Currently, Ohio's registration deadline is 30 days before the election—cutting off voters from participating in the electoral process when they are most likely to be interested in voting, namely, on election day. Not surprisingly, states with same-day voter registration (SDR) have shown increased voter turnout.[i] SDR is a process by which residents who are eligible to vote may register at polling locations on the same day they cast a ballot. Seventeen states including Wyoming, Minnesota, Idaho, Montana, and Iowa currently offer SDR. Washington and Michigan (boo!) will be implementing this policy in 2019. We want this, too. 


Individuals follow the same guidelines for registration as outlined by their state. For SDR, citizens must bring proof of residency with them to their polling location (for example, an updated driver's license or a combination of photo ID and utility bill/bank statement with current address, etc.). New voters can fill out the registration form and then submit their ballot. SDR also allows voters to correct any outdated registration information ahead of casting their ballot enhancing the accuracy of Ohio voting rolls.

In addition to improving voter turnout, SDR allows us to ensure that voters meet eligibility requirements in real-time to be able to vote. If a voter is not eligible or is already registered, this is flagged through verification with pre-existing registries already available. SDR benefits those who are more geographically mobile and who are less likely to register to vote: young people, low-income voters, and active-duty military. SDR can be especially beneficial to voter turnout among minorities.[ii]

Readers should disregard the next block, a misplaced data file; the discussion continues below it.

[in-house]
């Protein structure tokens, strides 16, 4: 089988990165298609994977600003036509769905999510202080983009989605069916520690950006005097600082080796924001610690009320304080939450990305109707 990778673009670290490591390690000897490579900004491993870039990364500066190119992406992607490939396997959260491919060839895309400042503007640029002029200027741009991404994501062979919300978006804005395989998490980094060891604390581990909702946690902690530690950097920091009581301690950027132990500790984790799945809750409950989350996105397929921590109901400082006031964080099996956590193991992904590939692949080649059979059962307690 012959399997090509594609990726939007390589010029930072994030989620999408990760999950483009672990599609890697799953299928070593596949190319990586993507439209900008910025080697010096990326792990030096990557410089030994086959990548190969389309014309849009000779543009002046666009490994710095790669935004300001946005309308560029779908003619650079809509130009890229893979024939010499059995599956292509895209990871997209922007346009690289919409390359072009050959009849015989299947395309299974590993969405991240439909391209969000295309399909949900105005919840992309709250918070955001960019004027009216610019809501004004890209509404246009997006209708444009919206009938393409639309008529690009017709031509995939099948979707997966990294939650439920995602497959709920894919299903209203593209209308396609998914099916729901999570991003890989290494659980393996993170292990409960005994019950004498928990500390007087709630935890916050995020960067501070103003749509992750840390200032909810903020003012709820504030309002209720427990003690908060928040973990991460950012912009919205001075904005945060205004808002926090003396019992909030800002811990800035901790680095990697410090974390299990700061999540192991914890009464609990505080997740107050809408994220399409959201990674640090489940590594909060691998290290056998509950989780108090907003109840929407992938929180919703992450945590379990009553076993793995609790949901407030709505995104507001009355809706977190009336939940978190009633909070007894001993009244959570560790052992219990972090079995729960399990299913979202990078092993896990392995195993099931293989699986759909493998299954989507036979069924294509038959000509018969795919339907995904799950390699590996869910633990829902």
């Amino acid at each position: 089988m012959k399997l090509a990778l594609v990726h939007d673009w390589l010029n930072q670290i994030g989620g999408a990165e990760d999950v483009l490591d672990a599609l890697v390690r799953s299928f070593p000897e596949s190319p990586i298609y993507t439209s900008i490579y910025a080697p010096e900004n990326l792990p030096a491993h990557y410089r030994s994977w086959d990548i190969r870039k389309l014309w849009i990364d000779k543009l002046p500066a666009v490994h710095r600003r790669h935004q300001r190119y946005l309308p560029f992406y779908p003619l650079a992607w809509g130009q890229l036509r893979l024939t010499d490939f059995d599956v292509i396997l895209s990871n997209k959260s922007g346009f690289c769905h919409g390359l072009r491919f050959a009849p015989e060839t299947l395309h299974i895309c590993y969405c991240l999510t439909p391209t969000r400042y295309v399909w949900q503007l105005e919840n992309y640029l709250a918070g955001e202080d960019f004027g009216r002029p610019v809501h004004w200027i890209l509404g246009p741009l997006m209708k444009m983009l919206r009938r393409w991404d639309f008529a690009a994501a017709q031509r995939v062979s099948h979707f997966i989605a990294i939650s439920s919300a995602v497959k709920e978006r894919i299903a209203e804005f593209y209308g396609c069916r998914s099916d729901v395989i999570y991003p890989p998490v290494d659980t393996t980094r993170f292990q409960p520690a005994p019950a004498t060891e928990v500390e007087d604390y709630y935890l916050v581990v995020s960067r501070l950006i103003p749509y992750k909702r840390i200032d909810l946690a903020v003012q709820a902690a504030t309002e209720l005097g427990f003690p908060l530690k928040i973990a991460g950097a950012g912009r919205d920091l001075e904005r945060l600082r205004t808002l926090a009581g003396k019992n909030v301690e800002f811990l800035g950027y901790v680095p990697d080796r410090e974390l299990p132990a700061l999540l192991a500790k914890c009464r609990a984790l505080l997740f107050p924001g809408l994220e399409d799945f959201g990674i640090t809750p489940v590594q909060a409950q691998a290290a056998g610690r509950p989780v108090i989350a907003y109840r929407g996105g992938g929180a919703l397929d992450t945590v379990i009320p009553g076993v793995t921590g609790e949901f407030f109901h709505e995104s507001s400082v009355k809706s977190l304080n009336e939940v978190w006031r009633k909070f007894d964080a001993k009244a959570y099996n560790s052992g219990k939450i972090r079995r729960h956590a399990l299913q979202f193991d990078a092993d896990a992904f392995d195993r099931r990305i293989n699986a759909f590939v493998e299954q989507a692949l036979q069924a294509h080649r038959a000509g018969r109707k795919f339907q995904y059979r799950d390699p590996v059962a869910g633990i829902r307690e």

SDR allows eligible voters to take part in the election process without sacrificing election security:

  • It doesn't change who is eligible to vote, just gives those are eligible greater access to the ballot

  • Proof of identity and residency is still required in order to register

  • Provisional ballots can be used to verify a voter's application if further confirmation of residency is required

  • Real-time checks on voter registration or duplicate votes can be conducted via statewide voter databases


States that have implemented SDR report that getting these programs up and running requires limited extra costs. When Iowa introduced SDR, for example, the state spent less than $40,000 to implement the program. Additional costs may come from opting for electronic resources necessary to connect to voter databases, as well as additional polling staff. Election officials in multiple states, including Idaho, Minnesota, Wisconsin, and Wyoming, describe the incremental cost of implementing SDR as "minimal."

[i] In 2012, over 17% of voters in Minnesota and Idaho voted via same-day registration, and four of the top five voter-turnout states offered same-day registration. 

[ii] In the 2008 presidential election, for example, African-American voters comprised 36% of SDR voters in North Carolina, despite constituting just 20% of the voting populace.